Copper fell for a second day after U.S. lawmakers failed to break the political impasse which entered a second week and dampened market sentiment, while Chinese buyers waited for prices to drop.
On the Comex division of the New York Mercantile Exchange, copper futures for December settlement fell by 0.81% to $3.266 per pound at 9:05 GMT. Prices held in range between days high of $3.297 and low at $3.259 a pound, the weakest level since October 2. The industrial metal slipped 0.2% on Tuesday and extended its weekly decline to over 1%.
Market sentiment remained damped as the ongoing government shutdown in the U.S. threatened to impact negatively the economys fourth quarter growth. According to JPMorgan analysts, every week of shutdown reduces the economic expansion in the last three months by an annualized 0.12%. IHS Inc. in Lexington, Massachusetts, said the government shutdown costed the economy $1.6 billion in lost output last week.
The Congressional Budget Office said that the government will run out of cash between October 22 and October 31, if the debt ceiling does not get extended by October 17. This would result in an unprecedented U.S. default, whose consequences will be far more devastating than the ones which followed Lehman Brothers bankruptcy. Broad expectations that the impasse will be resolved before the October 17 deadline however limited losses.
Alexandra Knight, economist at National Australia Bank in Melbourne, said for CNBC: “Everyone seems to be waiting to see what happens in the U.S. … we are already seeing markets being a bit shaky. Our central forecast is that it will be resolved. Given we dont see it having a material impact on GDP growth, any shift in commodity prices as a result of the shutdown are likely to be short lived.”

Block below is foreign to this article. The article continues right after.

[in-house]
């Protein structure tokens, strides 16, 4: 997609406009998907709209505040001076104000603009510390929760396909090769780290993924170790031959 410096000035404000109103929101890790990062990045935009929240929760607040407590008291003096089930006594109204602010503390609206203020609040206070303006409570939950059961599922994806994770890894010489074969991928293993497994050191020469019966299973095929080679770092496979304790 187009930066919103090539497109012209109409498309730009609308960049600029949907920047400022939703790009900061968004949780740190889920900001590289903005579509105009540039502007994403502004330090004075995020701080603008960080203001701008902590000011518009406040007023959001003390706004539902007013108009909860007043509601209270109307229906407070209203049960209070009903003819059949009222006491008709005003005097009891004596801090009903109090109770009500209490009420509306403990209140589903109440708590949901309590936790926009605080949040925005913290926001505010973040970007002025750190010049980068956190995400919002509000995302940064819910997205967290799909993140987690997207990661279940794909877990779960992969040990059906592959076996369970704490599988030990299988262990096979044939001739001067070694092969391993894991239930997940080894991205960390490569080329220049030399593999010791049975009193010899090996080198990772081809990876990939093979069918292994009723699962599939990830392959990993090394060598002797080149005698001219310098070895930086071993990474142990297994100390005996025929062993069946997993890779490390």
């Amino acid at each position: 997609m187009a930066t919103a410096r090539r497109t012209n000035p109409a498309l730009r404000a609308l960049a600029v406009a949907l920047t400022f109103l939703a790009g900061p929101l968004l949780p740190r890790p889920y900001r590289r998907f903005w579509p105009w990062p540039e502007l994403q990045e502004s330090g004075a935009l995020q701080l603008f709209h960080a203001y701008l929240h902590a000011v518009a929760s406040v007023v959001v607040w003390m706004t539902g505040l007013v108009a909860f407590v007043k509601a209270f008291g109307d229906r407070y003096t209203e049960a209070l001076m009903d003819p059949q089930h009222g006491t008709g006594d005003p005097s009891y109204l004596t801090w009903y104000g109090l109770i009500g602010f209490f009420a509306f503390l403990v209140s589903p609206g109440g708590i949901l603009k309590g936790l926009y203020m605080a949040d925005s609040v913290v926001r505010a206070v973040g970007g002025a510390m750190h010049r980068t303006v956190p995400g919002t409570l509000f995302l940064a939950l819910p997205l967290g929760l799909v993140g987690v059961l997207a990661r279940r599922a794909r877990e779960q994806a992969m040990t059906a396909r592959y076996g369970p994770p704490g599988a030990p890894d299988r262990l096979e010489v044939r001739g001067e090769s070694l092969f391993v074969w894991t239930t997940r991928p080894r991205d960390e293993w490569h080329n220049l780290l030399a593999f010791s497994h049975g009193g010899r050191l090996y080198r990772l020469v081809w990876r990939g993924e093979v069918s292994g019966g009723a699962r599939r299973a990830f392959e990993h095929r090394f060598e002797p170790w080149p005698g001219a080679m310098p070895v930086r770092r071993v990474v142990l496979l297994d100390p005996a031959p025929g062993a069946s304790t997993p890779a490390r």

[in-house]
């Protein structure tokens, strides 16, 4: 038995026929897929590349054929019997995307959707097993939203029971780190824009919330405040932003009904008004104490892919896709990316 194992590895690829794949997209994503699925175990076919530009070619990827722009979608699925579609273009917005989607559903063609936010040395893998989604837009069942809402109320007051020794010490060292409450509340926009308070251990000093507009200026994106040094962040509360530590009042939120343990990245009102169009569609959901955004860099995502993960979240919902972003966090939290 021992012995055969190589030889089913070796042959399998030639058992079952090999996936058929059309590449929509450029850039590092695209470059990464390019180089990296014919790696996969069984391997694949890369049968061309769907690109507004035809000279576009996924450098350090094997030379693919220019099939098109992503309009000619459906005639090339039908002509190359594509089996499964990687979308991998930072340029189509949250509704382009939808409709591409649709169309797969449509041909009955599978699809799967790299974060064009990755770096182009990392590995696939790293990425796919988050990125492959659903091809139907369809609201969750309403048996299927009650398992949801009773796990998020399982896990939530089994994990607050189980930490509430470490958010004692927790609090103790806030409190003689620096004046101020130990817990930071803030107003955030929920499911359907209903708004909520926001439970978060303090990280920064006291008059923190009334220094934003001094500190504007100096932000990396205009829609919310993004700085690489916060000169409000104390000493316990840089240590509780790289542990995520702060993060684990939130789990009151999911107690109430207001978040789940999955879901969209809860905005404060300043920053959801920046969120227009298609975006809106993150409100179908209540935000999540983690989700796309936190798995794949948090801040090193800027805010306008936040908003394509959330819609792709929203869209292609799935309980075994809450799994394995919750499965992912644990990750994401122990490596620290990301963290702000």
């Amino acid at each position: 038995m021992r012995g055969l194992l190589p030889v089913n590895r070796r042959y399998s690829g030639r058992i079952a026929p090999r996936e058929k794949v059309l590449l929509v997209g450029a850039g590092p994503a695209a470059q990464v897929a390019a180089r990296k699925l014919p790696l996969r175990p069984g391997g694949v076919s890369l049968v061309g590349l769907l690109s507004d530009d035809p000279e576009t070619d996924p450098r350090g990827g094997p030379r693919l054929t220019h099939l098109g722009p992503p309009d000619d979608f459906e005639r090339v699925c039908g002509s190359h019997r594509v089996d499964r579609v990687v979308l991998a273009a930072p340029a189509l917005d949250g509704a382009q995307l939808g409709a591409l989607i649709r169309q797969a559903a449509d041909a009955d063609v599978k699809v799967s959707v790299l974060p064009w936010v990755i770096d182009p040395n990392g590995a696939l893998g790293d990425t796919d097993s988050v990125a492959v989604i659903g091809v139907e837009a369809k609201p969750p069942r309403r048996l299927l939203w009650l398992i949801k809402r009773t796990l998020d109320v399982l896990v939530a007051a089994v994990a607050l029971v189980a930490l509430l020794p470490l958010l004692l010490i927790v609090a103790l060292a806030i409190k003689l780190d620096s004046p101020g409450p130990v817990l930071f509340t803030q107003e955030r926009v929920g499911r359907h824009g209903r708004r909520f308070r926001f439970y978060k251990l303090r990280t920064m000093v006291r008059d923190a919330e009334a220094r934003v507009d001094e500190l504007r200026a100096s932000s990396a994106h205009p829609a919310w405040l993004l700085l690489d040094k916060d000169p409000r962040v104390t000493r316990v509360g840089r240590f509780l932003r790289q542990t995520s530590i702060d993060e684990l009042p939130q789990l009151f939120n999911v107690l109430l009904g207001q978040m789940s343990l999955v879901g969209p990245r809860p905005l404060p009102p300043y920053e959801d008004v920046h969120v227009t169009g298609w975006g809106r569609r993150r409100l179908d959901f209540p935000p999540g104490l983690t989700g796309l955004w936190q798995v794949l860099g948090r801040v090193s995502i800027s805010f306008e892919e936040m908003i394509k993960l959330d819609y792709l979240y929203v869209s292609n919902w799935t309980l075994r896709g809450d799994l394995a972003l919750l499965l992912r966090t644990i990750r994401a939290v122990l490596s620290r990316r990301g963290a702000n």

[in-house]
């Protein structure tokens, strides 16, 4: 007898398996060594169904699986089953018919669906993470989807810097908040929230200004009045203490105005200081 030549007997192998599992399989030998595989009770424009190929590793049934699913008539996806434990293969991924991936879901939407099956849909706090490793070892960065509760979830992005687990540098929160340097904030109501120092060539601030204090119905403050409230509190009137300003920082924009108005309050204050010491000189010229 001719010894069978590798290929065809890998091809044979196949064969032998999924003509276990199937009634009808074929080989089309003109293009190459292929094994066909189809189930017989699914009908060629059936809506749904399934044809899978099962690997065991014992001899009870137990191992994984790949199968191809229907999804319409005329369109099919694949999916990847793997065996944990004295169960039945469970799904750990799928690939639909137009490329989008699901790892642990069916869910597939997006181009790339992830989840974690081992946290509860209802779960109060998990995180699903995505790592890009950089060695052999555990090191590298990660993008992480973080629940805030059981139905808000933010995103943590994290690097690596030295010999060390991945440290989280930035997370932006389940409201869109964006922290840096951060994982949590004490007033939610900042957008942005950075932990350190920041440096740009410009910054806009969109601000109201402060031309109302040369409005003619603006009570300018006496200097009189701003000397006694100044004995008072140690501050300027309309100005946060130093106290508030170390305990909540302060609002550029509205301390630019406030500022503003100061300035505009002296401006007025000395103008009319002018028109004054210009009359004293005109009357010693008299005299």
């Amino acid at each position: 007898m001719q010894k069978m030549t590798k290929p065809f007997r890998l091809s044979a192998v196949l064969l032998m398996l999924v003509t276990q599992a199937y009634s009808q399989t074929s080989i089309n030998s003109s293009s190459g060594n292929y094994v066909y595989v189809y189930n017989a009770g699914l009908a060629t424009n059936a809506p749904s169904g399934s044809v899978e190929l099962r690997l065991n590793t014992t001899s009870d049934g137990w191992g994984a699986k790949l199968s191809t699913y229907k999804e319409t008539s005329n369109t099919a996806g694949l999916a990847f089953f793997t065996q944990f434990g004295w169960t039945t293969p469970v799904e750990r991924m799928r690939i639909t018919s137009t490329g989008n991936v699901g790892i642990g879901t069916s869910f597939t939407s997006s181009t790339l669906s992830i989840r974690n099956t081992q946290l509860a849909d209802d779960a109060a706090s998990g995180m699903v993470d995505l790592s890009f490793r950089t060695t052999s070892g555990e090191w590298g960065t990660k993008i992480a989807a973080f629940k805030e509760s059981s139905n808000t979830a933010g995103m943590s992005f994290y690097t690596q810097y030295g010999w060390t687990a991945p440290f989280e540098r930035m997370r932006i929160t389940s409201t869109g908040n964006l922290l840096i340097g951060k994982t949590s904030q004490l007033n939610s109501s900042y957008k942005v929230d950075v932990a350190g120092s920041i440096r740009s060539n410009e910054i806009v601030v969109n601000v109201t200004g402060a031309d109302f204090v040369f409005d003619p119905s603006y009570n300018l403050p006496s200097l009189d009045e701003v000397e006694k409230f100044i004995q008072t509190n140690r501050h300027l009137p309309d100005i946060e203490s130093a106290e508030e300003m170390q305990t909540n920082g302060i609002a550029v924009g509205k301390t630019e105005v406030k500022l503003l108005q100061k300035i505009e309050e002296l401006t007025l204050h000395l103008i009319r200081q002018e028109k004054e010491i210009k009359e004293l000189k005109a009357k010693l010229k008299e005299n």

The metal drew some support yesterday after a private survey showed that China’s service sector expanded in September but with a slower pace than in August. The HSBC China Services Business Activity Index marked a moderate rate of increase, posting at 52.4 in September, down from 52.8 in August. In the meantime, the HSBC China Composite Output Index, which covers both the manufacturing and service sectors, stood at 51.2 in September, down from 51.8 in August. However, output growth has now been recorded for a second month with manufacturers reporting a further increase in order book volumes.
Inventories tracked by the London Mercantile Exchange fell for a 24th session to 517 100 tons yesterday, the lowest since March.
Prices however were pressured after the International Monetary Fund trimmed its global growth forecast for this year to 2.9%, down from previously estimated at 3.1% in July. Next years projection was trimmed to 3.6% from Julys prediction for 3.8%.
Olivier Blanchard, IMF chief economist, commented: “Advanced economies are gradually strengthening while growth in emerging-market economies has slowed. This confluence is leading to tensions, with emerging-market economies facing the dual challenges of slowing growth and tighter global financial conditions.”
A recovering U.S. dollar also weighed on the metal. The U.S. dollar index, which measures its performance against six major peers, rose by 0.42% to 80.41 at 9:06 GMT. The December contract rose to a session high of 80.43 during European trading, while days low stood at 79.96. The U.S. currency gauge rose by 0.1% on Tuesday and extended its weekly advance to 0.25%, recovering from October 3s 8-month low. Strengthening of the greenback makes dollar-priced commodities more expensive for foreign currency holders and reduces their appeal as an alternative investment.